Principal Research Interests

We advance the technology and new applications of ion mobility separations (IMS), mainly in conjunction with mass spectrometry. The major focus is on novel nonlinear approaches of differential or field asymmetric waveform IMS (FAIMS) that leverage the dependence of ion transport properties in gases on the electric field strength.

Our lab employs custom planar FAIMS systems with highest resolving power ever achieved - up to ~500 for multiply charged ions. This performance has allowed previously unthinkable analyses, such as the baseline separations of PTM localization variants for modified peptides, individual protein conformers, regioisomers of lipids, and even isotopomers. We are working to increase the resolution yet further, to enable even more challenging separations. These efforts are pursued in tight collaborations with the instrument companies in the field.

To optimize IMS methods and extract the ion structures from measured cross sections, we are improving the first-principles methods for ion mobility calculations. Of particular interest is the new paradigm of Scattering on Electron Density Isosurfaces (SEDI), where ions are represented by electron clouds (numerically defined on a discrete grid) rather than atomic coordinates. The combination of SEDI with classical dynamics in the approximated ion-molecule potential is the most accurate approach to compute ion mobilities known today.

Undergraduate Classes Taught
  • CHEM 523: Analytical Chemistry
  • CHEM 524: Instrumental Methods of Chemical Analysis
Representative Publications
  1.  A. A. Shvartsburg. Ultrahigh-Resolution Differential Ion Mobility Separations of Conformers for Proteins above 10 kDa - Onset of Dipole Alignment? Anal. Chem. 86, 10608 (2014).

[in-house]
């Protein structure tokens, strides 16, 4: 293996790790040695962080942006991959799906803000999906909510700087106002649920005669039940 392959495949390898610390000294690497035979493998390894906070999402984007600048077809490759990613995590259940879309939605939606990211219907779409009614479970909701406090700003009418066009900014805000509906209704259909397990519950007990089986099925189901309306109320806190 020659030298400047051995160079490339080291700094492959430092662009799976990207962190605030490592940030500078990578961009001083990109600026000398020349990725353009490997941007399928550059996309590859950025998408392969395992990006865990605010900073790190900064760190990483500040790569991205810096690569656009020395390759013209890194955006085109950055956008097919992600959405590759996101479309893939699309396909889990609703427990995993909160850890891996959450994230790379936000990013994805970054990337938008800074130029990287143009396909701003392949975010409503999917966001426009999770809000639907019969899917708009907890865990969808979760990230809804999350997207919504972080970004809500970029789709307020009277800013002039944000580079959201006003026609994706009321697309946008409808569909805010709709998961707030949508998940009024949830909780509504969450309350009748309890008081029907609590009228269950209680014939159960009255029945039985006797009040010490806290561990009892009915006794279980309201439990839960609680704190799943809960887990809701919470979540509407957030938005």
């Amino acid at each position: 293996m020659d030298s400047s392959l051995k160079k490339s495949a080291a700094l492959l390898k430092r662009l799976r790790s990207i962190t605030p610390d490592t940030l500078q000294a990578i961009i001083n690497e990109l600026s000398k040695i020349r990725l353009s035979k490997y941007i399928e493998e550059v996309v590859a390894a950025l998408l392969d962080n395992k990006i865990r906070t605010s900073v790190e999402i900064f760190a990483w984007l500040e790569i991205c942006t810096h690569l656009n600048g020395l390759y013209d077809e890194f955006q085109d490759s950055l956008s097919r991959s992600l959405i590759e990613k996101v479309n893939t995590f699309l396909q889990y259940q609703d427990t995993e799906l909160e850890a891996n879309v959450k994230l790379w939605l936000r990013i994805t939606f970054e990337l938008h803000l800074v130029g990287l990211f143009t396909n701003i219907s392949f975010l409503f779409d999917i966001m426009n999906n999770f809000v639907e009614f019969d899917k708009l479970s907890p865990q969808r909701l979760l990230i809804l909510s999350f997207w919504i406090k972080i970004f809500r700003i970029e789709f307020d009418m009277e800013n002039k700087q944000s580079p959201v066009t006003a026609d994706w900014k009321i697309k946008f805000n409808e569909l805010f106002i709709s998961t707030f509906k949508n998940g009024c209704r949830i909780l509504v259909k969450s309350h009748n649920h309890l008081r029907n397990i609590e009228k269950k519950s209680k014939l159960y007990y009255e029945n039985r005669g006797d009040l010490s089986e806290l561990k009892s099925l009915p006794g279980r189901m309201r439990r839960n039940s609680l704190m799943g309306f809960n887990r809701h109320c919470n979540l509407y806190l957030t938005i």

2. Y. Alexeev, D. G. Fedorov, A. A. Shvartsburg. Effective Ion Mobility Calculations for Macromolecules by Scattering off Electron Clouds. J. Phys. Chem. A 118, 6763 (2014).
  3. A. A. Shvartsburg, Y. Zheng, R. D. Smith, N. Kelleher. Ion Mobility Separations of Variant Histone Tails Extending to the Middle-Down Range. Anal. Chem. 84, 4271 (2012).
  4. A. A. Shvartsburg, R. D. Smith. Accelerated High-Resolution Differential Ion Mobility Separations Using Hydrogen. Anal. Chem. 83, 9159 (2011).
  5. A. A. Shvartsburg, D. E. Clemmer, R. D. Smith. Isotopic Effect on Ion Mobility and Separation of Isotopomers by High-Field Ion Mobility Spectrometry. Anal. Chem. 82, 8047 (2010).
  6. A. A. Shvartsburg, S. Y. Noskov, R. Purves, R. D. Smith. Pendular Proteins in Gases and New Avenues for Characterization of Macromolecules by Ion Mobility Spectrometry. Proc. Nat. Acad. Sci. USA 106, 6495 (2009).
  7. A. A. Shvartsburg, R. D. Smith. Fundamentals of Traveling Wave Ion Mobility Spectrometry. Anal. Chem. 80, 9689 (2008).
  8. A. A. Shvartsburg, F. Li, K. Tang, R. D. Smith. Characterizing the Structures and Folding of Free Proteins Using 2-D Gas-Phase Separations: Observation of Multiple Unfolded Conformers. Anal. Chem. 78, 3304 (2006).
  9. A. A. Shvartsburg, M. F. Jarrold. Solid Clusters Above the Bulk Melting Point. Phys. Rev. Lett. 85, 2530 (2000).
  10. K. M. Ho, A. A. Shvartsburg, B. Pan, Z. Y. Lu, C. Z. Wang, J. G. Wacker, J. L. Fye, M. F. Jarrold. Structures of Medium-Sized Silicon Clusters. Nature 392, 582 (1998).